The team are currently carrying out a smaller study, known as feasibility work, to check that what they do in the large study would be acceptable to patients (ie. children and parents/carers) and staff, that it is practically achievable and that they have support and involvement from burn care teams across the country. This will include agreeing with patients and staff, when and how to recruit participants, how to keep them engaged with a full study over time, and what is the best way to assess scarring and emotional outcomes. This work will enable us to know if a full study is feasible and practical.
Multicentre Burns Cohort Feasibility Study
Very little is known about the best way to treat burns that will result in the least scarring for patients. We know that if children have large burns, if the wounds take a long time to heal, or if many operations are needed, scarring will be worse. However, it is also known that children with similar types of small area scalds still scar differently. It is likely that the patients’ genetic make-up (genes)will affect their scarring. If we knew that a child had genes that would result in a poor scar, then we could target treatment differently for these children. Separately, some patients and families struggle to adjust emotionally to scars. If we could understand what predicts this adjustment, we could similarly tailor the support needed.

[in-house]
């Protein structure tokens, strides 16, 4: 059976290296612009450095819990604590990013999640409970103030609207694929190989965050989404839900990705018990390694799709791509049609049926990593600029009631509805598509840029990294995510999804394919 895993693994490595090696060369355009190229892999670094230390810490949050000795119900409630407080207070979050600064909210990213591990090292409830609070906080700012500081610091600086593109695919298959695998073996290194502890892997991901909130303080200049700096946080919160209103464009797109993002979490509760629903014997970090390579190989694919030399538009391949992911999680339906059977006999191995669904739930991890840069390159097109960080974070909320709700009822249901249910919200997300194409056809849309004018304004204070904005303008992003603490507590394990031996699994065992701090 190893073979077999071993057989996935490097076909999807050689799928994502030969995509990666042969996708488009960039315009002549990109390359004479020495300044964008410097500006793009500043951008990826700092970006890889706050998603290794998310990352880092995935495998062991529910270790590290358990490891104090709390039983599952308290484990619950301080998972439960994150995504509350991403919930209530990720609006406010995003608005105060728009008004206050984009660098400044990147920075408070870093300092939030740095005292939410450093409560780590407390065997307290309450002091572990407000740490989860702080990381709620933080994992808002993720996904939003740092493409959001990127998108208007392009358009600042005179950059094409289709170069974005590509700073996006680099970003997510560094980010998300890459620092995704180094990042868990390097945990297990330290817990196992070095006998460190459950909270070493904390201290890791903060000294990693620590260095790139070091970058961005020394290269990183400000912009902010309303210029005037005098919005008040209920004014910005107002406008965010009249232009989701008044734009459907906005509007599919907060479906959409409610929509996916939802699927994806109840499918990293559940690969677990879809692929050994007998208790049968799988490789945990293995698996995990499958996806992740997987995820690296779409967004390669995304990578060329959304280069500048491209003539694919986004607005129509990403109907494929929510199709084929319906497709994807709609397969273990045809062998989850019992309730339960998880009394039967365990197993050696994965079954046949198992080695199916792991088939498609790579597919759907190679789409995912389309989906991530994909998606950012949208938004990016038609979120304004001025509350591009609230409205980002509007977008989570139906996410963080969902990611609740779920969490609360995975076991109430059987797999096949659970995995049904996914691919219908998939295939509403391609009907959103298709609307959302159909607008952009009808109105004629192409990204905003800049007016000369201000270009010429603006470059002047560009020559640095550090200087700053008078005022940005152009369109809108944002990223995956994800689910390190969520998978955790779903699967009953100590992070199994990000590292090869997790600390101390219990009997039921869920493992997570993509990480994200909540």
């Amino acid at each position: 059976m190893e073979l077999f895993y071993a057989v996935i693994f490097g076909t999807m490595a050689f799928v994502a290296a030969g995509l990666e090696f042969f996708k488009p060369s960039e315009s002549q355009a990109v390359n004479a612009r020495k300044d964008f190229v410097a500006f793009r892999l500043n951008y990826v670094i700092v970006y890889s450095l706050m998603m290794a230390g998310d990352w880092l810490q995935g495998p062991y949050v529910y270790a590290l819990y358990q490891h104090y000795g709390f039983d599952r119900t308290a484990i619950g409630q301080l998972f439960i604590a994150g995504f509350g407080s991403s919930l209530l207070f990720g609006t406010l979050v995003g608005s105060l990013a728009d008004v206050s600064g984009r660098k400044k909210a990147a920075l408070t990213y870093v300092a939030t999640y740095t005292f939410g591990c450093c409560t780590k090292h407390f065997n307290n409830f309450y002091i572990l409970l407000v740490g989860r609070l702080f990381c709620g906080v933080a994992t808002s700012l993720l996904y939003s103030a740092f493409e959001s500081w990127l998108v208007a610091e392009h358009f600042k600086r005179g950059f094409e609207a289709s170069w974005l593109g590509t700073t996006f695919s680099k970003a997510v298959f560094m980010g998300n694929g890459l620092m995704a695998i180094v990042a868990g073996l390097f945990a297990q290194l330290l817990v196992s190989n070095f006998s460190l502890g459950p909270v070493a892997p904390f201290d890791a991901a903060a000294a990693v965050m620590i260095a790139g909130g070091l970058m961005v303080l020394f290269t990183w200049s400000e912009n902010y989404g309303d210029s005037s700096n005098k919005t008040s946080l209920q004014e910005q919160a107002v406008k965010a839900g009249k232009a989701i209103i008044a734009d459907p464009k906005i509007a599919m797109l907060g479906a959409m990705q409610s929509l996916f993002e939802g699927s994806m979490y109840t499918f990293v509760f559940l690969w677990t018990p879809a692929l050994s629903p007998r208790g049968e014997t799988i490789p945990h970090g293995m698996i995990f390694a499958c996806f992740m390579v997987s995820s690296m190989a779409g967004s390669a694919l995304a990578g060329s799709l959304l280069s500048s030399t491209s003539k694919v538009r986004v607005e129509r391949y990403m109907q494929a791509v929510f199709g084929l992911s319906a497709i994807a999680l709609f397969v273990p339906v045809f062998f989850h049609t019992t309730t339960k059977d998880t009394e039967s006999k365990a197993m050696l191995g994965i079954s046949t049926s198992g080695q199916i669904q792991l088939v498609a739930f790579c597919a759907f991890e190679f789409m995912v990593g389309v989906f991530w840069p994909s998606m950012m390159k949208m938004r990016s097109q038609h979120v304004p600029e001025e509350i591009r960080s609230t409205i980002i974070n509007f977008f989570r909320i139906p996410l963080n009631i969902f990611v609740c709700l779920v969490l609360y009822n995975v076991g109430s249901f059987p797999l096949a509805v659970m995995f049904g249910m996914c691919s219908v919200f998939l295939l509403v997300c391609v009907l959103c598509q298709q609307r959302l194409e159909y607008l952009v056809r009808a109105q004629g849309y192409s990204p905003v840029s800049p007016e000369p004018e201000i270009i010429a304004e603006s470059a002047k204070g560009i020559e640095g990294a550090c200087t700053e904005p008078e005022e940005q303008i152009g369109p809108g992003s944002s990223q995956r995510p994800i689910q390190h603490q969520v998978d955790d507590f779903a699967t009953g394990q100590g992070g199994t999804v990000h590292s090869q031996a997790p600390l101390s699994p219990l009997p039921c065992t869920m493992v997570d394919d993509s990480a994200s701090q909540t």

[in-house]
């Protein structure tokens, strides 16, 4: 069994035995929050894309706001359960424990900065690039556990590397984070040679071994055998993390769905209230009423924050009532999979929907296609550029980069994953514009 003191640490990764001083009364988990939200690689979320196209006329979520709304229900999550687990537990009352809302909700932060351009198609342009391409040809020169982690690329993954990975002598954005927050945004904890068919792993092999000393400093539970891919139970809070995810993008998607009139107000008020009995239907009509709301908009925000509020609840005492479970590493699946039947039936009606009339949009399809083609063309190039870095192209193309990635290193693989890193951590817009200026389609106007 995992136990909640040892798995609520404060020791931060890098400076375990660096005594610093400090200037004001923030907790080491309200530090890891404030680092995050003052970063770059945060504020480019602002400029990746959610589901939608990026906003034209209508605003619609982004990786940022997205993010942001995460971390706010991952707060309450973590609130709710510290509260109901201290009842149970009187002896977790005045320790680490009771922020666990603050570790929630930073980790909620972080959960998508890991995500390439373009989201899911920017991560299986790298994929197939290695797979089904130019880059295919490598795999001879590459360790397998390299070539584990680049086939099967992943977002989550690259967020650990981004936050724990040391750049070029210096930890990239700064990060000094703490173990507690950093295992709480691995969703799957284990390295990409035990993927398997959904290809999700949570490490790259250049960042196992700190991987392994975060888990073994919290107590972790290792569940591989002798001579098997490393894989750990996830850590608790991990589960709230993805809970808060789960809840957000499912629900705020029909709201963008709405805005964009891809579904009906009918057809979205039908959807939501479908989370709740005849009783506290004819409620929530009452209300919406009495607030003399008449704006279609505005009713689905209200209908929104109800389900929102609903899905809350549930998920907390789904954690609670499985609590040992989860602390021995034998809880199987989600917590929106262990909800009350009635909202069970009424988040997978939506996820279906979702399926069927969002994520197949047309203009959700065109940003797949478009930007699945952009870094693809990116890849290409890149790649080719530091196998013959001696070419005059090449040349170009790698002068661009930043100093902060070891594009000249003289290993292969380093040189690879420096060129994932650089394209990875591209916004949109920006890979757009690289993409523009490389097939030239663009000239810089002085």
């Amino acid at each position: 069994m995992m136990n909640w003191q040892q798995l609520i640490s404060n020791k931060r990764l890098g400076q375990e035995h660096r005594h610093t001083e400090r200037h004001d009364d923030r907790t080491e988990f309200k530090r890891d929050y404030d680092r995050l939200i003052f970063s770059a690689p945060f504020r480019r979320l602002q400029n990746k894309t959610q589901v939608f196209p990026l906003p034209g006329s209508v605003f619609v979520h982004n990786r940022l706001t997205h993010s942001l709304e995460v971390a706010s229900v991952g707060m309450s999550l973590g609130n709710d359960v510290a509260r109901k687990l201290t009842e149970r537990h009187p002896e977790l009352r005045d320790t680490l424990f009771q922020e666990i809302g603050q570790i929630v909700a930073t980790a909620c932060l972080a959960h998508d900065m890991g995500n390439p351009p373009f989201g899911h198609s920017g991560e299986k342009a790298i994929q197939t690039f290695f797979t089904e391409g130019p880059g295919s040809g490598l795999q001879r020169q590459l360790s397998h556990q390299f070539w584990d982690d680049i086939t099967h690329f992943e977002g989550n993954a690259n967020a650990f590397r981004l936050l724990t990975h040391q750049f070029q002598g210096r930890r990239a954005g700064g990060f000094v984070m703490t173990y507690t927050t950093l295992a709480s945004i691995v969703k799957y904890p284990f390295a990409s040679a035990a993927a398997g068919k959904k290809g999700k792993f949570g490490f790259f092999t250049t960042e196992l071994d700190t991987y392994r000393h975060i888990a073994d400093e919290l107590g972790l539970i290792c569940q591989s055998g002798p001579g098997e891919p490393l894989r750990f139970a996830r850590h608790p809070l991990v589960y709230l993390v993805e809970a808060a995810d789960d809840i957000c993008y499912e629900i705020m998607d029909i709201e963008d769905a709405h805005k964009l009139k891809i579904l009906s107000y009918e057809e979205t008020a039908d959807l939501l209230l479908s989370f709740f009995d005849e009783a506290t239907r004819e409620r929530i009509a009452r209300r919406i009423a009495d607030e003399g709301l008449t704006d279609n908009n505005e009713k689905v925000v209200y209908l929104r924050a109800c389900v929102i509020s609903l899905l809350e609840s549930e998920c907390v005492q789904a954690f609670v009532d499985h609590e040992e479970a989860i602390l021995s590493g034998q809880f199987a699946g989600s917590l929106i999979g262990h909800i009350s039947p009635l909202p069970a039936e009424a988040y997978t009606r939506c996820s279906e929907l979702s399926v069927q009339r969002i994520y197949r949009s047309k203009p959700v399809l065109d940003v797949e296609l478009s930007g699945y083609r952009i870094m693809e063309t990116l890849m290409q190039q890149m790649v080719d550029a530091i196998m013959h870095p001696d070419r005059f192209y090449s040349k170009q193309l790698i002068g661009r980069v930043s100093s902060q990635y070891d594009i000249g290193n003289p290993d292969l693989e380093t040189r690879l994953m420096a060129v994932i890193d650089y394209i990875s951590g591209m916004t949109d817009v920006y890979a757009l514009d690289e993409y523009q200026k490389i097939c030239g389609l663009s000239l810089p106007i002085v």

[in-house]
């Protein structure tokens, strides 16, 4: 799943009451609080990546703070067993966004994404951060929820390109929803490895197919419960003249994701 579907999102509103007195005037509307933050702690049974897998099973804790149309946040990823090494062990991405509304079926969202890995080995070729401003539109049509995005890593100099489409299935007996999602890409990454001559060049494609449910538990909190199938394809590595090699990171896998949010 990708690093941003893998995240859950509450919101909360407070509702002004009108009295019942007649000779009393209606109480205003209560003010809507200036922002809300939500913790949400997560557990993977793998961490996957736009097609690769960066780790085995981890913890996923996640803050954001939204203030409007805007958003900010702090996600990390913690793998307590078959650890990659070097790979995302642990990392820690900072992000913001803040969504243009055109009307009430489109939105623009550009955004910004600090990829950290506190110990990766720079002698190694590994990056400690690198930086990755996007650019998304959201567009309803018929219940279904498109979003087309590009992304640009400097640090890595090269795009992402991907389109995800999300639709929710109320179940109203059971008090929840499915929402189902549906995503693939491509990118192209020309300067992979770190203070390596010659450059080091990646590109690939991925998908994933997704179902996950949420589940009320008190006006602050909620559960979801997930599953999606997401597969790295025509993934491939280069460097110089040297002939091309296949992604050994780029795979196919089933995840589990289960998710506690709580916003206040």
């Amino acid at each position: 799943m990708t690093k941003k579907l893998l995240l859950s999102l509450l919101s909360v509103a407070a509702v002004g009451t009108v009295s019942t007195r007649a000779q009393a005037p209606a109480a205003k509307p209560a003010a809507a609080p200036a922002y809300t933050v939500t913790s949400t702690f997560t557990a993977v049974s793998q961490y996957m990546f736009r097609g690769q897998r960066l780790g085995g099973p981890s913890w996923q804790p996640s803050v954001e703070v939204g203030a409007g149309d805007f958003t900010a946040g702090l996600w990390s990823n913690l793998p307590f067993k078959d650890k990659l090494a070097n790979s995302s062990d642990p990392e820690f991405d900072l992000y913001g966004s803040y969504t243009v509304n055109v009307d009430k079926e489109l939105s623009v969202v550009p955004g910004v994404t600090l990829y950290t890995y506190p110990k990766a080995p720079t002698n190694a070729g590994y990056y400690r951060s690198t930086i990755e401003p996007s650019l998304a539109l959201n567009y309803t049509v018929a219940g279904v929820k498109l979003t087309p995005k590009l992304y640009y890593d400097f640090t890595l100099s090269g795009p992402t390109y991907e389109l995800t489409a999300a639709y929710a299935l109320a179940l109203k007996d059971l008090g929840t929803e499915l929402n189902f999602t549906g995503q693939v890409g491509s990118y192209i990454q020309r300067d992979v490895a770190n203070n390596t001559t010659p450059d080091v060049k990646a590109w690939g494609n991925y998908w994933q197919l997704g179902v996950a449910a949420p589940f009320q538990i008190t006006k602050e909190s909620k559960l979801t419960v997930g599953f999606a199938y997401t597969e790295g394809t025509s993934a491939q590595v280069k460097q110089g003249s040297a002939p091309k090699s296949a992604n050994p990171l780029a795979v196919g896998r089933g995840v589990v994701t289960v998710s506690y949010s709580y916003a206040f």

In future, we would like to collect samples from young children with burns, such as saliva, to look at their genes. Before we do this large study in the future, we need to know if it would be possible.
The project is led by Dr Amber Young at the University of Bristol.